Bridget Jones's Diary: Collector's Edition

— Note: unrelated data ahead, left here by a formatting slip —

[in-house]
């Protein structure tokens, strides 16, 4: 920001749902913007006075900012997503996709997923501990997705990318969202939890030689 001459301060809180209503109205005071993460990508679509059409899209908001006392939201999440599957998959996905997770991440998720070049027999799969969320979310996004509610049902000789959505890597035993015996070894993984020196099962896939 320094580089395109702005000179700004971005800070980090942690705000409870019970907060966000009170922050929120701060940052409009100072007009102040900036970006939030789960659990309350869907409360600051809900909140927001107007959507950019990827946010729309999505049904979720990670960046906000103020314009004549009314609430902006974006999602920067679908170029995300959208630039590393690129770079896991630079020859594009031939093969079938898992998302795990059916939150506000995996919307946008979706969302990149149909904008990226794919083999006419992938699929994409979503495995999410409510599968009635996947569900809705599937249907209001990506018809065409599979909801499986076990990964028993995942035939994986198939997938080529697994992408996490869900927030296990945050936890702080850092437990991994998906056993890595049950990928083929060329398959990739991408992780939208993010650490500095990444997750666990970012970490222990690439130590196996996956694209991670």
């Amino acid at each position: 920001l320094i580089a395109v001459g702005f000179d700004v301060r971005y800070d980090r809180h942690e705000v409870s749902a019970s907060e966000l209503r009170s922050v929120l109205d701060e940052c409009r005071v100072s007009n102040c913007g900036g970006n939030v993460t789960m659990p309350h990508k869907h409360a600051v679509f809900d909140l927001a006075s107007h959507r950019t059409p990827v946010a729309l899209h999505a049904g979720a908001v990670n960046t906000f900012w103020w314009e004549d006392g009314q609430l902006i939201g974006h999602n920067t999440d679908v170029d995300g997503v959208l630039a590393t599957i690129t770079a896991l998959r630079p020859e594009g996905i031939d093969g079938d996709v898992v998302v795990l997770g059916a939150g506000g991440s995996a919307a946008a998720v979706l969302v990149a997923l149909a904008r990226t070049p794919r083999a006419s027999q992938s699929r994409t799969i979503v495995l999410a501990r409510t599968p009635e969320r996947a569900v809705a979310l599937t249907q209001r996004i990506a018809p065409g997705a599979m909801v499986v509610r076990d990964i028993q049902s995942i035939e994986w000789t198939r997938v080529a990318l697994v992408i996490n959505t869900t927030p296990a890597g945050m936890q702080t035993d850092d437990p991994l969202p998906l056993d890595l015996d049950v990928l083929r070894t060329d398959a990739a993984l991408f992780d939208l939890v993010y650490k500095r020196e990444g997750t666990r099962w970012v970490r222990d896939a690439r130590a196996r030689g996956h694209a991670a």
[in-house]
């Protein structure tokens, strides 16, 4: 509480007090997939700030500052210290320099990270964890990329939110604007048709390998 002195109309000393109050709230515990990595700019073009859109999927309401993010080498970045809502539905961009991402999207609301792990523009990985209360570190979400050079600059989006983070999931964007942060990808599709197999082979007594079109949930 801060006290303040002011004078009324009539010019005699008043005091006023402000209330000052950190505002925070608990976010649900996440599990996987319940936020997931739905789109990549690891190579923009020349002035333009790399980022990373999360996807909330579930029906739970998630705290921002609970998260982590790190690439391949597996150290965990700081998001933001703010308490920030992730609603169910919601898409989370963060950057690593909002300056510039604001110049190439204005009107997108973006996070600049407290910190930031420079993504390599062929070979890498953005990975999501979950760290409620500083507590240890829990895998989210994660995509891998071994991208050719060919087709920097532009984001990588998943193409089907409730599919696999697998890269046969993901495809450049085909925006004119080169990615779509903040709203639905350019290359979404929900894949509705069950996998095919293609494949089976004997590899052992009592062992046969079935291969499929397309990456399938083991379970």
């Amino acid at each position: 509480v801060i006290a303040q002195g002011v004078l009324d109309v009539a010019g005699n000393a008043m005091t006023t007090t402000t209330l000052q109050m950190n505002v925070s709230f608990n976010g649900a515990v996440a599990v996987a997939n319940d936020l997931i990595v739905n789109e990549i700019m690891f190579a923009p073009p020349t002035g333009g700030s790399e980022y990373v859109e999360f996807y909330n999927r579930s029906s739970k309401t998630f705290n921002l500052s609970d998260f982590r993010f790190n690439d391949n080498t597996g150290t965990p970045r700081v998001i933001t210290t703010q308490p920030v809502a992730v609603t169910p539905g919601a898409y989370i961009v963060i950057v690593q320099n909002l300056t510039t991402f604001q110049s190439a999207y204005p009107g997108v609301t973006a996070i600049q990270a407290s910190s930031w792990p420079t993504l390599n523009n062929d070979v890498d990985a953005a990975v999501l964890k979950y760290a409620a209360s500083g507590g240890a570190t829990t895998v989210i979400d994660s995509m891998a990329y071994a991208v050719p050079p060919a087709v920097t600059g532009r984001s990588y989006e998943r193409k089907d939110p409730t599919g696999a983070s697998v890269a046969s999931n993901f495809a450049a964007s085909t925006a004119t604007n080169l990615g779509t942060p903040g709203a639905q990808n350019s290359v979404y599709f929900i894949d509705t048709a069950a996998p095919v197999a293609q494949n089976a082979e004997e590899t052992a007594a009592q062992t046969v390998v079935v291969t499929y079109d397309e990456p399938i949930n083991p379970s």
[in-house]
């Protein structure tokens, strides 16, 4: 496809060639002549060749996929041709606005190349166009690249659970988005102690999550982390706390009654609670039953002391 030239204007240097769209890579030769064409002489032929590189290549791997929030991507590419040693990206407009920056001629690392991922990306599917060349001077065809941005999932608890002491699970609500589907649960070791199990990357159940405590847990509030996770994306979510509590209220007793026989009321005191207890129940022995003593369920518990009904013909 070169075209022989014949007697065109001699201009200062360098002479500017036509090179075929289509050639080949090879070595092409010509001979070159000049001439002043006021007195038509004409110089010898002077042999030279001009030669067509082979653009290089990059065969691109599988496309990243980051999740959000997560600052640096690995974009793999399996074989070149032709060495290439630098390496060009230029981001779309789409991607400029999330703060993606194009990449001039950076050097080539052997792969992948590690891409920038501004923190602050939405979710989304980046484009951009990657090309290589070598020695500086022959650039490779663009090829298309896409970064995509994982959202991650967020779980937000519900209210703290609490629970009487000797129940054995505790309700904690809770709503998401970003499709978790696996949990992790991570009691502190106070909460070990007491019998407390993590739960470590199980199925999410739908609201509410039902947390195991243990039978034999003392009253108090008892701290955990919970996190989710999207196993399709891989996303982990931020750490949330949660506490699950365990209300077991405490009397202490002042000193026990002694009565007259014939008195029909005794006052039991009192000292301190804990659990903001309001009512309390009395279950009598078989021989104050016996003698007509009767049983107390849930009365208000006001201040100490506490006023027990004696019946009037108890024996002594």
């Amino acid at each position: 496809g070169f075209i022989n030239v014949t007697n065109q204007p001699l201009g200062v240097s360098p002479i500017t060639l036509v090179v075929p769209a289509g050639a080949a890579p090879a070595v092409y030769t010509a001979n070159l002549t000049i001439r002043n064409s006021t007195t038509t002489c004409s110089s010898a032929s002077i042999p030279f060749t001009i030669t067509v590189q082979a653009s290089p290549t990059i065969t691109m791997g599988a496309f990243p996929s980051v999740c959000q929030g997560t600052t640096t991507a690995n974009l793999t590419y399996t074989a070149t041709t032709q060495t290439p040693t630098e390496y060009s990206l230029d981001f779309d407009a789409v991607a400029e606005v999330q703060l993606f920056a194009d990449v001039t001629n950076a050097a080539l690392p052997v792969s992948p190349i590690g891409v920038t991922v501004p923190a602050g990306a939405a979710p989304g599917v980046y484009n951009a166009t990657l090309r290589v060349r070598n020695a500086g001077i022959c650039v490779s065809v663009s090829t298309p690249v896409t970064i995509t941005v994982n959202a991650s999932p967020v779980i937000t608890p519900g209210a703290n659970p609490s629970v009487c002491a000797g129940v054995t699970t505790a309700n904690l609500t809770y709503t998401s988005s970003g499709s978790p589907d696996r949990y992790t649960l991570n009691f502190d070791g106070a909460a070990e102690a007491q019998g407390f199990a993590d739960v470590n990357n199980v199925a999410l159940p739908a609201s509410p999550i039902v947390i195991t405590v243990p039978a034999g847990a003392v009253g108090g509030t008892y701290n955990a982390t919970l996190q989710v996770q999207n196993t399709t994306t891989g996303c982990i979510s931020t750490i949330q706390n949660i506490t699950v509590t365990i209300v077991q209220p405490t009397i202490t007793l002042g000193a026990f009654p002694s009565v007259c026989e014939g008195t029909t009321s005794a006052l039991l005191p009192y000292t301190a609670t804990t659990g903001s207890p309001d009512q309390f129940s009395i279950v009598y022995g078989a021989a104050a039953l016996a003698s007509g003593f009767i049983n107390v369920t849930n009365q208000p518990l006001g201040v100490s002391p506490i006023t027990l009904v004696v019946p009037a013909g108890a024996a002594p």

Of course Bridget Jones's Diary (2001) is a chick-flick after all, it features Hugh Grant, and guys don't necessarily throw one of his films in the DVD player after Sunday football. But despite being aimed smack-dab in the middle of the thirtysomething female demographic, Bridget Jones manages to avoid the many pitfalls of its genre, creating a smart, funny story about being female, single, and unsatisfied. Renée Zellweger starts as the titular character, an assistant in a London publishing firm who realizes that, being 32 and overweight, if she doesn't do something about the circumstances of her life she will die alone and be "eaten by dogs." Starting a diary to keep track of her weight and other vices (such as cutting down on the smoking and drinking), the volume soon chronicles her love-life. After failing to hit things off with successful barrister Mark Darcy (Colin Firth), despite her mother's best efforts, Bridget starts up a flirtation with her caddish boss Daniel Cleaver (Hugh Grant). The relationship is intense, but suddenly turns sour when she discovers his engagement to a leggy executive (whom Bridget describes as an "American stick-insect"). Heartbroken, our heroine once again turns her attention to exercise, self-improvement, and career, but the handsome Mark who shunned her previously crosses her path again with overtures of romance. Based on the popular novel by Helen Fielding (which itself is loosely taken from Jane Austen's Pride and Prejudice), Bridget Jones's Diary was a box-office success in North America and its native Britain, and served as a career-booster for Zellweger, who famously gained 20 pounds and a convincing English accent for the part. She's an appealing lead, but what makes Bridget Jones even more inviting is its approach to the romance film. Certainly, every year sees more and more boy-meets-girl yarns churned out of Hollywood, but where so many are idealized, Bridget Jones celebrates imperfection and not merely Bridget's perceived physical imperfections, but her social awkwardness. She has a bad habit of speaking before she thinks, and often winds up in horribly embarrassing situations (working on a TV news story, she slides down a firepole and exposes her ample bum to the British nation; invited to a "tarts and vicars" costume party, she arrives as a Playboy bunny only to learn the costumes have been canceled). Turn on Notting Hill if you want to see Julia Roberts and her megawatt smile; Bridget Jones's Diary is a love story but with an imperfect heroine and the ambiguous men she dates, it casts a wider net. Buena Vista's second DVD release of the title, now badged as a "Collector's Edition," offers the same anamorphic transfer (2.35:1) with Dolby Digital 5.1 audio. Supplements returning from the original release include a commentary with director Sharon Maguire, a behind-the-scenes featurette (9 min.), original "Bridget Jones's Diary" columns, and seven deleted scenes. New on this edition are the featurettes "The Young and the Mateless: An Expert's Guide to Being Single" (7 min.), "The Bridget Phenomenon" (6 min.), "Portrait of the Makeup Artist" (5 min.), and "A Guide to British Briticisms" (2 min.). Two music videos from the first DVD have been deleted, while also new here are domestic and international TV spots, five movie reviews, and a trailer for Bridget Jones: The Edge of Reason. Keep-case with paperboard slipcover.
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